Steve Castleton made a great point in our “Getting Your Online Campaign off the Ground” session at the Art of Political Campaigning last week — think of visitors to your website as impulse buyers and design accordingly. Act like you’re selling Ginsu knives? Brilliant! But wait, there’s more…
Archives: Guest Contributor
Congressional Management Foundation president and CEO Bradford Fitch has his monthly column in today’s online edition of Roll Call. In it, he explains the top five characteristics of congressional websites that his organization honored with its bi-annual Gold Mouse Awards.
If you’ve forgot your website-building mantra, make it “include help, not hype.”
This year, we took our video cameras and questions to the European Union. The result is a first of its kind video documentary exploring the rise of digital engagement in the European Union – and the amazing opportunities the European Parliament’s online petition system and the European Commission’s European Citizens Initiative are creating for EU citizens to make their voices heard.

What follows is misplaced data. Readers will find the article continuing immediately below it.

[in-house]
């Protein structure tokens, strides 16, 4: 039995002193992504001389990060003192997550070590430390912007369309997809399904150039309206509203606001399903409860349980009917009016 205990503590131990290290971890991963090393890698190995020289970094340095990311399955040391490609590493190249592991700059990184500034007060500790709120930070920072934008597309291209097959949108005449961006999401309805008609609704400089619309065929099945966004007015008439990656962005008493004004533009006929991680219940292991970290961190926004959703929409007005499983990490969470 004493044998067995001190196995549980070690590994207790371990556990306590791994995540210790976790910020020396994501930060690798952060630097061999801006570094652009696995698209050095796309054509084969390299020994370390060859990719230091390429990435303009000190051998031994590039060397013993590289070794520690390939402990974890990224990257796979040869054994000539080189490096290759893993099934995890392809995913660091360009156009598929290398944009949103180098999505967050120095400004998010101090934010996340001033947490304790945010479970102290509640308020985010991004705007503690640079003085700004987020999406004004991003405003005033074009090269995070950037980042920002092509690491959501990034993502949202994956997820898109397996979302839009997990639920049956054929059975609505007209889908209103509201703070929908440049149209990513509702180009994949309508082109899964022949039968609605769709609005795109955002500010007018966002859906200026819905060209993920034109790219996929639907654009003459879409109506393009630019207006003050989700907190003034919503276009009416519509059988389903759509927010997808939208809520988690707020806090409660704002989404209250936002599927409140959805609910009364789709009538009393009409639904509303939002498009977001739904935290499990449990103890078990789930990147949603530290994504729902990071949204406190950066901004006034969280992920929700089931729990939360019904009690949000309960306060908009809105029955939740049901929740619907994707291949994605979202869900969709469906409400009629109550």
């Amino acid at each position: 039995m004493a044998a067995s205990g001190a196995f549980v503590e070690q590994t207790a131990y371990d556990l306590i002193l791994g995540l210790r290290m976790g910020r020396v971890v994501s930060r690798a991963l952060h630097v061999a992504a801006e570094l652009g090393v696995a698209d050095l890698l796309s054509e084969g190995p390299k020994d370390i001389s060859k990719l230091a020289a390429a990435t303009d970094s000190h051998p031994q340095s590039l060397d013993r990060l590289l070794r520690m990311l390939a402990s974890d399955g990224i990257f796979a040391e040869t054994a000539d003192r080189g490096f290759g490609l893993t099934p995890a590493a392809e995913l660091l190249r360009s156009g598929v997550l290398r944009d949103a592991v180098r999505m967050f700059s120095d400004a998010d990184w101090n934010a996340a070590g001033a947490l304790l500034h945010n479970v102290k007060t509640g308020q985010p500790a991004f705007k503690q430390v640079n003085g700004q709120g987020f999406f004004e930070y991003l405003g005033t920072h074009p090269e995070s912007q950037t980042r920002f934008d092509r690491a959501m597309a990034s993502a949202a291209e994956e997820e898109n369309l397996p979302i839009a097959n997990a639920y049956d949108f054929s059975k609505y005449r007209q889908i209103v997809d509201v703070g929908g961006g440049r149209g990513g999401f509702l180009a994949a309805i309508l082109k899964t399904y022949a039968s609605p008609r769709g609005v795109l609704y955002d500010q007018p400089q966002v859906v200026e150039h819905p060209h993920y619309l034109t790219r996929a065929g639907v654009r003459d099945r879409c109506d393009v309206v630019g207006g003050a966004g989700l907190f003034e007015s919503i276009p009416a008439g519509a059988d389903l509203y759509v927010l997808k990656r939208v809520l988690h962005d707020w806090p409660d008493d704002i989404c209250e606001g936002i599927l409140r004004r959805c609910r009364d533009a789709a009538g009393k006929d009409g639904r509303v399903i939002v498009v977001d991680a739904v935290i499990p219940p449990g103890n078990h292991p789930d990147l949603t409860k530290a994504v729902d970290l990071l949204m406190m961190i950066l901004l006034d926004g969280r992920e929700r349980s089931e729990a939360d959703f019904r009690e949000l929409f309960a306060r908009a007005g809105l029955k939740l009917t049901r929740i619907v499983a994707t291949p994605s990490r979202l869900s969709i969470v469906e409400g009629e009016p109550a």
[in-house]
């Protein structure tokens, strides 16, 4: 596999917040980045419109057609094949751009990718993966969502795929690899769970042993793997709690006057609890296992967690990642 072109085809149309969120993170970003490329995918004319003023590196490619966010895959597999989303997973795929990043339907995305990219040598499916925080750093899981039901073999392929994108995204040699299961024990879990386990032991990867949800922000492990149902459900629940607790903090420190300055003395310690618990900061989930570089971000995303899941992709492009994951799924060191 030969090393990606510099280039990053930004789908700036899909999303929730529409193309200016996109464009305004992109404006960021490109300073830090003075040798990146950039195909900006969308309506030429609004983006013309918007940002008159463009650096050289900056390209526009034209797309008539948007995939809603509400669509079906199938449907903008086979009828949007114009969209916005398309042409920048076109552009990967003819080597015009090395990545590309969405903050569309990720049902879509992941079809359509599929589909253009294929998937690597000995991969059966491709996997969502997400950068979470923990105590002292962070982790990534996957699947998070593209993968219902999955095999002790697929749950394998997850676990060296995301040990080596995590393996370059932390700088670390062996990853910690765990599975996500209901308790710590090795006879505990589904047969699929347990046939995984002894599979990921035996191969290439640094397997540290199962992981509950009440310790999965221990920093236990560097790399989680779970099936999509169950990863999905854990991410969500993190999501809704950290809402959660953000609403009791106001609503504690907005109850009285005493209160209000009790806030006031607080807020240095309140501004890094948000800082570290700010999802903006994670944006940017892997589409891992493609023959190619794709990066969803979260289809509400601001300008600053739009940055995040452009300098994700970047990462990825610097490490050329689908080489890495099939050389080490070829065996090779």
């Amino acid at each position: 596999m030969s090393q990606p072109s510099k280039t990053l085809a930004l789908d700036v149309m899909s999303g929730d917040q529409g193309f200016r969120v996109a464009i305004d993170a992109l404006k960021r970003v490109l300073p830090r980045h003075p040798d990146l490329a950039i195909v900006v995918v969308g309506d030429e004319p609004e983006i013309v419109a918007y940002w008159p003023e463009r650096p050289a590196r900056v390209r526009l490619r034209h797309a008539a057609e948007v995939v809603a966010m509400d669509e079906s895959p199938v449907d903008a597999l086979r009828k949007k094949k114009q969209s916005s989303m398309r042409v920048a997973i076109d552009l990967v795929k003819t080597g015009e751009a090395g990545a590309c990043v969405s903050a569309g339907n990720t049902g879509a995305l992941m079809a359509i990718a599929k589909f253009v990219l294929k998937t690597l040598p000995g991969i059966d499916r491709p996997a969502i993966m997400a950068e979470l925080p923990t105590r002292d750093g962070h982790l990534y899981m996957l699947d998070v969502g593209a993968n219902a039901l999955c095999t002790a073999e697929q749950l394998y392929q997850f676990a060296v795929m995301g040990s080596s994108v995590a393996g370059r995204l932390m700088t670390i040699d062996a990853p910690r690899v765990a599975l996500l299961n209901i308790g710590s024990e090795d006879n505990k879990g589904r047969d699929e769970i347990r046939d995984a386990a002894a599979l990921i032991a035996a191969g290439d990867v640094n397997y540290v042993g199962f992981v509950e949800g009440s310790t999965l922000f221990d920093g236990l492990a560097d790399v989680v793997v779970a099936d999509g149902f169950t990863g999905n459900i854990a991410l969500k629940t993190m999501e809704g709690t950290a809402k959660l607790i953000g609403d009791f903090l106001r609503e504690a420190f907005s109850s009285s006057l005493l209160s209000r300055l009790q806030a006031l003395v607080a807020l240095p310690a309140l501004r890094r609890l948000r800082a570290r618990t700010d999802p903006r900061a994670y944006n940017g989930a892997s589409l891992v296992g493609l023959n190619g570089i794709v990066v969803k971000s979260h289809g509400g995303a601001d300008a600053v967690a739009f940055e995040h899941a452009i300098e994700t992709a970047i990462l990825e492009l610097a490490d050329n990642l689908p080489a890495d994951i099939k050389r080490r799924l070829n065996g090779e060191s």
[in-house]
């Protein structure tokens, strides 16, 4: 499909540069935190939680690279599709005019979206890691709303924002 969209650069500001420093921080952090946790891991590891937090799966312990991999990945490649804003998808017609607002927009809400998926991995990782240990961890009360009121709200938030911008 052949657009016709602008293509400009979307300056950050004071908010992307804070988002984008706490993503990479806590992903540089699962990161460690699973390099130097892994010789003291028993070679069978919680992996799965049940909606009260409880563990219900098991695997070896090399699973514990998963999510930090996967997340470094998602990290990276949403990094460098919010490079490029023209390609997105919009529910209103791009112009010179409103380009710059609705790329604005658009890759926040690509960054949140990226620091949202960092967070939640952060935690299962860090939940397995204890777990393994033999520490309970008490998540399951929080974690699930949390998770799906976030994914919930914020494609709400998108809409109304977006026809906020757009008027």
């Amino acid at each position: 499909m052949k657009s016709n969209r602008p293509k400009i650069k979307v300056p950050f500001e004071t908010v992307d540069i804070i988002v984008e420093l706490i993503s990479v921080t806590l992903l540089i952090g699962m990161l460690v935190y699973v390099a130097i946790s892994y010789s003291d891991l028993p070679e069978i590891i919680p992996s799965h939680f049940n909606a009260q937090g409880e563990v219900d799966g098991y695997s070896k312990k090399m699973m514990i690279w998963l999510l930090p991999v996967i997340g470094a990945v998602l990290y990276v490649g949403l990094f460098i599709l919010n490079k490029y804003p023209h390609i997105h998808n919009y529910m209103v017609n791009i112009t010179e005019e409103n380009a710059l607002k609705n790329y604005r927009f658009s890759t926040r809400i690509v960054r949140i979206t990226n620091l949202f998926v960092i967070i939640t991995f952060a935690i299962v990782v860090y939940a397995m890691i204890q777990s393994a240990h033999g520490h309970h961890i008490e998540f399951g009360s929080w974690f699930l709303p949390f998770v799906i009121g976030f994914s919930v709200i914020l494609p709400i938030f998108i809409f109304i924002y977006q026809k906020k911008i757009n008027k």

Successful advocacy needs a group committed to the success of each other and the organization. The American Farm Bureau Federation recently created a “grassroots ambassador” group of highly-trained members to be key advocates. We call this group the “Grassroots Outreach Team” or “GO Team.” The GO Team members have all been part of one of four leadership training programs offered by Farm Bureau. They are our champions in advocacy
One of our purposes in creating this group was to build a community or team rather than merely a bunch of Farm Bureau folks on the same email list. We want this group to comment on each others’ op-eds, blog posts, social media contacts and share their own advocacy successes and support each other.
But, the 111 members of the Go Team are spread through nearly every state and grow or raise nearly every commodity you eat, and unfortunately, few of them have ever met in-person.
Social media is a great platform for connecting the GO Team members, but that doesn’t mean guarantee they will become a community. So, how can the American Farm Bureau create a community of the organization’s elite advocates?
The Internet is a risky place to communicate: No matter what issue you’re talking about, online media bring out the ugly. Not just in politics, too, since anyone “lucky” enough to land in the news gets skewered for how he or she looks, walks, talks, thinks, emotes or flips a lock of hair. Want to think less of humanity? Just read the comments left on stories on any major news site … yuck. Worse, cable news amplifies the problem, since the channels have an endless hunger for “oh, what an idiot” stories, which they gleefully recycle until they’re squeezed of every shred of schadenfreude.